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Posted: 08 Jan 09, 10:30 Edit this post Reply to this post Reply with Quote

As many of you know, I used to update a thread on this topic every six months or so; after a couple of years, it's time for another one. Contributions, corrections, complements, controversies and any other 'c', are completely welcome.

First of all, some general comments:

- What's written on the credits doesn't necessarily reflect what actually happened (e.g. Pink Floyd's Speak to Me). Certain pre-made agreements (usually made for contractual, financial, legal and/or ethical reasons) may result in people being unfairly excluded or included in the credits. For instance, Come Together includes McCartney (who wasn't involved) but excludes Harrison (who wrote some lyrics for it).

- Just because a person's not a professional guitarist (e.g. Mercury), it doesn't mean they can't compose elaborate guitar parts (e.g. Bijou). Same with other instruments (e.g. May writing for drums, Taylor writing for keyboards and so on). Likewise, many great vocal lines have been penned entirely by people who aren't singers: Dust in the Wind, You're my Best Friend, Vaults of Heaven... in other words, you don't need to be able to play or sing what you're written, or do you think Mozart could sing all the bass, tenor, alto and soprano arias of his operas?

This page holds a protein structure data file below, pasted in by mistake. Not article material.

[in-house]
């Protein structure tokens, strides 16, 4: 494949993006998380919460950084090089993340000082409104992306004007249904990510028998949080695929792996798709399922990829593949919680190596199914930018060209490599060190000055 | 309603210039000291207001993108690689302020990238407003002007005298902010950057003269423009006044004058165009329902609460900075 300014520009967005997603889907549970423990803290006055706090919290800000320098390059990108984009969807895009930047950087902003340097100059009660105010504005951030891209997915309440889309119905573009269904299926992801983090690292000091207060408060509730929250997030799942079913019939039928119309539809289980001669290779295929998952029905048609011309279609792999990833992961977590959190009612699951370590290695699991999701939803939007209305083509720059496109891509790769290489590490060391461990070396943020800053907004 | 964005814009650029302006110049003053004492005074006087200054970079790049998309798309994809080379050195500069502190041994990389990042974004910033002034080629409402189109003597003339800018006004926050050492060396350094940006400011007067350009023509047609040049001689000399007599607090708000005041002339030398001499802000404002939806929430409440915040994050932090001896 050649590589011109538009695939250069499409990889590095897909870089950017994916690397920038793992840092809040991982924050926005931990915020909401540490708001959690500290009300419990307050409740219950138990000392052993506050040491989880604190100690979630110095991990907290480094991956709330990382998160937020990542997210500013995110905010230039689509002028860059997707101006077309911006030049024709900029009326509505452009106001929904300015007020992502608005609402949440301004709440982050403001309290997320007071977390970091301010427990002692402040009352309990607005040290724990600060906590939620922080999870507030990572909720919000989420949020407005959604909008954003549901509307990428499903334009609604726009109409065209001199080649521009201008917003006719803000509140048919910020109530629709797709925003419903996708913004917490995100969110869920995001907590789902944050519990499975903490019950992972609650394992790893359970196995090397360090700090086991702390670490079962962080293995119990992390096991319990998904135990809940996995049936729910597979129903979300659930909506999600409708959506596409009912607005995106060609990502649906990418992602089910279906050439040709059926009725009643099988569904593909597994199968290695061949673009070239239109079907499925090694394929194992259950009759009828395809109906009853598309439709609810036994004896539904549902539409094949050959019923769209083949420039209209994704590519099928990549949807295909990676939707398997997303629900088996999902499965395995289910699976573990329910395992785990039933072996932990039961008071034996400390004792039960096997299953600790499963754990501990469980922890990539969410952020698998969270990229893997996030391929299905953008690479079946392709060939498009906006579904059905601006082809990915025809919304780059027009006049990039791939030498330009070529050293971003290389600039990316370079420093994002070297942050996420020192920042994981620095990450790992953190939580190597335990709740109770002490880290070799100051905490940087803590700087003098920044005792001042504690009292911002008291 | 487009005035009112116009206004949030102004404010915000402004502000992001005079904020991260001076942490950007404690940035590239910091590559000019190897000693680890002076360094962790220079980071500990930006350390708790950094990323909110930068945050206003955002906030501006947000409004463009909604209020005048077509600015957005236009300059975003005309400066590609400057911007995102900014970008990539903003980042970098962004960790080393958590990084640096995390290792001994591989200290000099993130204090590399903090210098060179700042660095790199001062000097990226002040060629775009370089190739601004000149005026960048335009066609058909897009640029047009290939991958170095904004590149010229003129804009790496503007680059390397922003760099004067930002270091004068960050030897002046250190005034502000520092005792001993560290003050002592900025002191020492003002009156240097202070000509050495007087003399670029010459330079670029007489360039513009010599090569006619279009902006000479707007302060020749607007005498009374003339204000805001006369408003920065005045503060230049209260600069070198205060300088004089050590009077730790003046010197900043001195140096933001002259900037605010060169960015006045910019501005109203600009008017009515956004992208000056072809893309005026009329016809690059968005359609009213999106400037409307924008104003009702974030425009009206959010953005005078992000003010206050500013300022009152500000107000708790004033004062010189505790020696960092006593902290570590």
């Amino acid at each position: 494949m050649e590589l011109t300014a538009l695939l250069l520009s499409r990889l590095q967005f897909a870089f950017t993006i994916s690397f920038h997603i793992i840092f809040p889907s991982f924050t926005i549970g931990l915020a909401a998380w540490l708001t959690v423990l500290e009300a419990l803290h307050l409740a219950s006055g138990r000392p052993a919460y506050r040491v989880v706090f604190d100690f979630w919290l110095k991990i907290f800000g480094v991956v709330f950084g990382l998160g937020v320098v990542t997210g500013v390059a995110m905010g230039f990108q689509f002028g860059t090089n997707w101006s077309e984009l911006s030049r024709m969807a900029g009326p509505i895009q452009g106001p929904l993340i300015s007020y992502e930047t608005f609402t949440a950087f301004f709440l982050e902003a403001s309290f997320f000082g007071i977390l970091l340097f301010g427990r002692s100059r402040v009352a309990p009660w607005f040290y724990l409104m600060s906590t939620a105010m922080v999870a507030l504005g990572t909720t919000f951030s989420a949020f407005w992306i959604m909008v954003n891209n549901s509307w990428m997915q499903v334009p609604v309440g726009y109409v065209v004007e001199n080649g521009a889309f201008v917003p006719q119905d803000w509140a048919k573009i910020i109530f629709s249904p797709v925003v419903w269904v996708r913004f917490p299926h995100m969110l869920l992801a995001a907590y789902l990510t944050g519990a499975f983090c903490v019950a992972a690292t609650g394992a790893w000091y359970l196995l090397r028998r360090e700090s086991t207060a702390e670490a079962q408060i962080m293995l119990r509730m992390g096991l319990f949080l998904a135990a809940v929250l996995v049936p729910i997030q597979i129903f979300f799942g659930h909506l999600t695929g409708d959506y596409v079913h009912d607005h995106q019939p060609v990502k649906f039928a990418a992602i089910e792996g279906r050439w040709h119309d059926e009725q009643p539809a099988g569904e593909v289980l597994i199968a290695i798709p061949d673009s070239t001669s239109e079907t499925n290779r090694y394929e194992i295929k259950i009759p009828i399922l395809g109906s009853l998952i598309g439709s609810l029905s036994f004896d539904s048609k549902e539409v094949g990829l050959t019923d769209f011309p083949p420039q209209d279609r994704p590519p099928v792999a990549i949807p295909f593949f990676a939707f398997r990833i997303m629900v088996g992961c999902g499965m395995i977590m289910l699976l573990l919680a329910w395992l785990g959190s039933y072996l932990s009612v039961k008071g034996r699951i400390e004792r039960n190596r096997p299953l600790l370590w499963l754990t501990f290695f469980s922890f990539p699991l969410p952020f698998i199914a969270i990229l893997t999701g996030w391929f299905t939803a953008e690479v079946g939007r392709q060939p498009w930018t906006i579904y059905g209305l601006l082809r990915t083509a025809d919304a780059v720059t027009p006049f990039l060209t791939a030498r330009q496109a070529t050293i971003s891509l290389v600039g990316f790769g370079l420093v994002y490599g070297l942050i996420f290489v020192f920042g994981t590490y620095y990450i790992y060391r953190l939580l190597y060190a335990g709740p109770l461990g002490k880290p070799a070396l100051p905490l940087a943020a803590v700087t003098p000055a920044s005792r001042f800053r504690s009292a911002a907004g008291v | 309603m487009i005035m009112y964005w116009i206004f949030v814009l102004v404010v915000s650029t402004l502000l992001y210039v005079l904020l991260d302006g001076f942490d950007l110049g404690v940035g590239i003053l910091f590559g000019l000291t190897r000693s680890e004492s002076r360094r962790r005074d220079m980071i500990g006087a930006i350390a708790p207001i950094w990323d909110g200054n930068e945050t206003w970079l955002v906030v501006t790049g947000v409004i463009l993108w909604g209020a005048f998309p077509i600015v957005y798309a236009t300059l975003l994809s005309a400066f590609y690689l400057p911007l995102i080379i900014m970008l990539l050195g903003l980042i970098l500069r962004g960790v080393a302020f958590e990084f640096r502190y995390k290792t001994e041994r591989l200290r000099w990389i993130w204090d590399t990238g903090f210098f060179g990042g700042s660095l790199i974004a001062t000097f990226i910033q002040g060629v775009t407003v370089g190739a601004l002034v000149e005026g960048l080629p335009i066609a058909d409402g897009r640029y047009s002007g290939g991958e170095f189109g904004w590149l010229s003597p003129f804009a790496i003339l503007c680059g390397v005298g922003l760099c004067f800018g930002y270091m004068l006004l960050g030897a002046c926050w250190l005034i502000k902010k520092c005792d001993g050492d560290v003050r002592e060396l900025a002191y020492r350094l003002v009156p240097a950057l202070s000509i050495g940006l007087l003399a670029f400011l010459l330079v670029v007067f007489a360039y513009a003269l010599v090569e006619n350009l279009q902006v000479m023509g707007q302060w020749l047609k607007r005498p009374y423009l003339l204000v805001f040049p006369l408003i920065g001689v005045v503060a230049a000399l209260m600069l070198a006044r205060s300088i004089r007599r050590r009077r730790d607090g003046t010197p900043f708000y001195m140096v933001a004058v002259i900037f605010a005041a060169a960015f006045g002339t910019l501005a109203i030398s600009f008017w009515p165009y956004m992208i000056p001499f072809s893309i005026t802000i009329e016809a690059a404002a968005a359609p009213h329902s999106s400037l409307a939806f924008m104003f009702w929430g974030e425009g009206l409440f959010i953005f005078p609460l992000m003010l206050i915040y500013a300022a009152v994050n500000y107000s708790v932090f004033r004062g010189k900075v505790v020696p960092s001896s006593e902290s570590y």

- It's hard to establish exactly what counts as (co-)writing a song and what doesn't: for instance, when Paul McCartney composed (i.e. wrote chords and melody to) Yesterday, it was George Martin who scored the parts for violins, viola and cello; but the song is still Paul's. Another famous case is GnR's Knocking on Heaven's Door: they wrote new parts for guitar, bass, drums, piano and even added some changes to the vocals and the chord progression (as far as I remember, the original goes alternates I > V > ii with I > V > IV, GnR only the latter), but the song is still Bob Dylan's: they're *merely* arrangers.